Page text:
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Proceedings Paper

Light-torqued nanomotors free of a surface
Author(s): Keith D. Bonin; W. Andrew Shelton; Thad G. Walker
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Paper Abstract

We use polarized light to generate light torques for controlling nanoparticles and for producing nanomotors. We report on experiments where we apply light torques to glass nanorods in an optical trap at a known distance from a nearby surface. We tried two different optical traps: (1) a standing wave trap using 20 mW and (2) a single beam trap using 80 mW of light at wavelength 514 nm from an Ar+ laser. The rods studied here are 250-500 nm in diameter and are 1-4 microns long. The motion of the rotating rods is studied and a theoretical model of the motion is presented. The motion can be heavily affected by the presence of a nearby surface. For example, past studies have provided evidence that rotatory motion near a surface can change to rocking motion and vice versa. In this study, we present results of motion free of such surface effects. Studies of the motion of nano-objects are useful in understanding nanorheological phenomena in both biological and inorganic systems.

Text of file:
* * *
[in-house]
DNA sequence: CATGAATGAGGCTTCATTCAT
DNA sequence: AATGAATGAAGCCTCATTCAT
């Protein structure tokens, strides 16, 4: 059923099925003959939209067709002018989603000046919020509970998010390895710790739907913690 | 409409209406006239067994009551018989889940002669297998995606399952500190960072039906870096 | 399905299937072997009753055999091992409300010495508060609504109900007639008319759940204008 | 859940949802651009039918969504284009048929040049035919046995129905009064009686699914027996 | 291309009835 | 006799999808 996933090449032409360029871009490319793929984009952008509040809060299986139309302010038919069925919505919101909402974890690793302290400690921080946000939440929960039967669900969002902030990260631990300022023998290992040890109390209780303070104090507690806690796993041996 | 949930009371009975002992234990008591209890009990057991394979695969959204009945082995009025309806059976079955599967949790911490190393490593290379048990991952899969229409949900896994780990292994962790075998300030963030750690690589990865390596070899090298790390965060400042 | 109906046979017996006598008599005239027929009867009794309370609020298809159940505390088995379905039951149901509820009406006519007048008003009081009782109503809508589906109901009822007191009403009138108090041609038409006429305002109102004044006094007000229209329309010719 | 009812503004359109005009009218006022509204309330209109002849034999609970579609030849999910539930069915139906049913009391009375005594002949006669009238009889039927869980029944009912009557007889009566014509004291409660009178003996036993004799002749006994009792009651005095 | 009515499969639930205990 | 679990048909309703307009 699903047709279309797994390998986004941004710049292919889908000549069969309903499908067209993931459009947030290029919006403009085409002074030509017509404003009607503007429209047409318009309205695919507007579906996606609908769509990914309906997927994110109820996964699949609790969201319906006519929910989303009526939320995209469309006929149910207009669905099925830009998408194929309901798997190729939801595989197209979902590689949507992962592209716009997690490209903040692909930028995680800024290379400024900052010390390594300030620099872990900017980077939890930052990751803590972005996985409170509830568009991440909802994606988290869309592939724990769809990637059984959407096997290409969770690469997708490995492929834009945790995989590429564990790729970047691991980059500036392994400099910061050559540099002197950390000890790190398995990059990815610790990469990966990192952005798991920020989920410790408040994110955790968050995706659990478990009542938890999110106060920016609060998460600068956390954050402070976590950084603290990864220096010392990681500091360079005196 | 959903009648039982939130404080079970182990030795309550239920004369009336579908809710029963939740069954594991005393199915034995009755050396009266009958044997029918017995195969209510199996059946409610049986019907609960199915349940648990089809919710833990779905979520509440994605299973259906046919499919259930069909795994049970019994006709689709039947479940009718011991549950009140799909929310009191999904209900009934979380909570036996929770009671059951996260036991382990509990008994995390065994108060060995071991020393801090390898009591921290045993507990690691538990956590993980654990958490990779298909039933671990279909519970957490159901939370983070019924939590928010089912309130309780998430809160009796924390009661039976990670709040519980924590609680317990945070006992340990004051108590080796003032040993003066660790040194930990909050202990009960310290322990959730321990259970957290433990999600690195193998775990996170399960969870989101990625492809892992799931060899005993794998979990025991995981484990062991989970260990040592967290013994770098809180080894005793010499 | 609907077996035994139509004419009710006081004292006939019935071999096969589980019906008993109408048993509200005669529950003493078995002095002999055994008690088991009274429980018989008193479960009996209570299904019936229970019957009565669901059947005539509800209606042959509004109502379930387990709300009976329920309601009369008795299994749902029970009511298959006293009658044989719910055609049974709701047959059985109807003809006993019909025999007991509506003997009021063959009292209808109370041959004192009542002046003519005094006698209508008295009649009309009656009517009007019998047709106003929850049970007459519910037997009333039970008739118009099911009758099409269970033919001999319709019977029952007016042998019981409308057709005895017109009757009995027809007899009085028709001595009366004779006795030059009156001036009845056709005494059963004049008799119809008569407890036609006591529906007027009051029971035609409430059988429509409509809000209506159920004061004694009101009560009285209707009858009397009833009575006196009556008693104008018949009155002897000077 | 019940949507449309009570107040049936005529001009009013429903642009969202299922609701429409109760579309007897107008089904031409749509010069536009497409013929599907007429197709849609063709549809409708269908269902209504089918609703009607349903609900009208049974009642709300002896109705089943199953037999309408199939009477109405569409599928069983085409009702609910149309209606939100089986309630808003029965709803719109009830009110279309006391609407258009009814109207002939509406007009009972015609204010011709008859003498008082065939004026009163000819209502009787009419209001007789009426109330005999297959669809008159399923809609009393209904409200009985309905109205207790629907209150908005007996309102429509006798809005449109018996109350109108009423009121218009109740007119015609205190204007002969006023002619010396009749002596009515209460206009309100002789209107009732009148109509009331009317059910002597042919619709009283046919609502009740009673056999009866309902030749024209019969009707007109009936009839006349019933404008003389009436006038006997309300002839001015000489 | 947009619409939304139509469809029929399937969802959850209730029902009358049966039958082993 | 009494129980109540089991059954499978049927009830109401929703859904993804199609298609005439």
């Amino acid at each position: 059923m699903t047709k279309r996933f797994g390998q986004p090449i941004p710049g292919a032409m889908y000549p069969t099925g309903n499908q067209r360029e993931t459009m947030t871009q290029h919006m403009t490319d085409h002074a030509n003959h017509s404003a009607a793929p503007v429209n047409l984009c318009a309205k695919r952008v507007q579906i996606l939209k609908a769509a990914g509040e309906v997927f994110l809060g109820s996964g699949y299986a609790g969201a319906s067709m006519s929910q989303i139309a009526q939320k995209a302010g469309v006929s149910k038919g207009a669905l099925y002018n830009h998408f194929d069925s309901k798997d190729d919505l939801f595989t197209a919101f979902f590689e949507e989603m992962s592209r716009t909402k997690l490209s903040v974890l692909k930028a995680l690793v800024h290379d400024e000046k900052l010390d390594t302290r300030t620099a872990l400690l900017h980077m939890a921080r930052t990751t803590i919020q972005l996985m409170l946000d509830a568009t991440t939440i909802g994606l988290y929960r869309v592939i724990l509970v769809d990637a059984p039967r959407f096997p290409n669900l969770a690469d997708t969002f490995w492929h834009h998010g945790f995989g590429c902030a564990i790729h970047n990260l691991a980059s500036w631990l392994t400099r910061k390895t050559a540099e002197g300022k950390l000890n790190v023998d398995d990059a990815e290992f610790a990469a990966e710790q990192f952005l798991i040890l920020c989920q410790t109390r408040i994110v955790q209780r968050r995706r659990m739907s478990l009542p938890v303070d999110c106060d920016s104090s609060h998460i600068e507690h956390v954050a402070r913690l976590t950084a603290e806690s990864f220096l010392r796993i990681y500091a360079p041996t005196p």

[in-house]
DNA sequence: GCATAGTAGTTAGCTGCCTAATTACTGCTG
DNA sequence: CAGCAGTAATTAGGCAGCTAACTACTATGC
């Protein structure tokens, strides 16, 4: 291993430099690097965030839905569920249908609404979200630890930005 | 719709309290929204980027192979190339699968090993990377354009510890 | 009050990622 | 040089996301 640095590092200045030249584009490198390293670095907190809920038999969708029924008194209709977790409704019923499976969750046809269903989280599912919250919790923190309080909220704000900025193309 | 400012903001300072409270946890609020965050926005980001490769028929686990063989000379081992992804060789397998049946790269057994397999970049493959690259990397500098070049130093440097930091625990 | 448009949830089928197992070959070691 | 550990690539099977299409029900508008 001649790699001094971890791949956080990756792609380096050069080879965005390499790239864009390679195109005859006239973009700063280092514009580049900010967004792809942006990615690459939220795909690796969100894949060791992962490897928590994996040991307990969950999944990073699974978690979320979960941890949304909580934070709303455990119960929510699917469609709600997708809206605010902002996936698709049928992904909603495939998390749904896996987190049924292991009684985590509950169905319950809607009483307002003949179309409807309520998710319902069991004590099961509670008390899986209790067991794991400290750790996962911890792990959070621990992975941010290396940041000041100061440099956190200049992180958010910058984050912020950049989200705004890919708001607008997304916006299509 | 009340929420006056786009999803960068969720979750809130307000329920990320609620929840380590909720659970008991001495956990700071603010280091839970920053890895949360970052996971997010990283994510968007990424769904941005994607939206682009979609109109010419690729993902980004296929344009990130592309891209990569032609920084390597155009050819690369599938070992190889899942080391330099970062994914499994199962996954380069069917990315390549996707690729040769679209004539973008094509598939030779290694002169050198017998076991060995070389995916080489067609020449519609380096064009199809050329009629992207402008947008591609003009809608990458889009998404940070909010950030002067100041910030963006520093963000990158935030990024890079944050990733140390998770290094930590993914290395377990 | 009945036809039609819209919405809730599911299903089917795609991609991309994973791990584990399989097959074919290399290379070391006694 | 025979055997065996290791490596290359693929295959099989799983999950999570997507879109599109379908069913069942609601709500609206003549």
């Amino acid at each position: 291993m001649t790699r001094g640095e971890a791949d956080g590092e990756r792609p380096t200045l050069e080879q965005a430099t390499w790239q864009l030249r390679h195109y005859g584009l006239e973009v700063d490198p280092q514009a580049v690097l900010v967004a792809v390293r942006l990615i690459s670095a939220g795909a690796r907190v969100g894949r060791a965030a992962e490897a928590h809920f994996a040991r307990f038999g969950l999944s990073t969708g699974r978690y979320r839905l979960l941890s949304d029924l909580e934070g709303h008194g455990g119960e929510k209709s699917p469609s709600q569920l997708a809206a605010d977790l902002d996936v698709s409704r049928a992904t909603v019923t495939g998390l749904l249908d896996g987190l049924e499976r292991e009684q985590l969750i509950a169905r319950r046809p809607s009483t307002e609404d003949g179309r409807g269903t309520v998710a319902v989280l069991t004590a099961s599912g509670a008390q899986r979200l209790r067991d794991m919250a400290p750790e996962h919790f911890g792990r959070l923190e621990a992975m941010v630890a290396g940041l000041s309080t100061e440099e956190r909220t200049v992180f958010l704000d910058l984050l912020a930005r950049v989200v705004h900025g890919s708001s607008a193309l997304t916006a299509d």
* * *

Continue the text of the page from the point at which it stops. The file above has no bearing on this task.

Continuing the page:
Paper Details

Date Published: 18 October 2004
PDF: 9 pages
Proc. SPIE 5514, Optical Trapping and Optical Micromanipulation, (18 October 2004); doi: 10.1117/12.559572
Show Author Affiliations
Keith D. Bonin, Wake Forest Univ. (United States)
W. Andrew Shelton, Wake Forest Univ. (United States)
Thad G. Walker, Univ. of Wisconsin/Madison (United States)

Published in SPIE Proceedings Vol. 5514:
Optical Trapping and Optical Micromanipulation
Kishan Dholakia; Gabriel C. Spalding, Editor(s)

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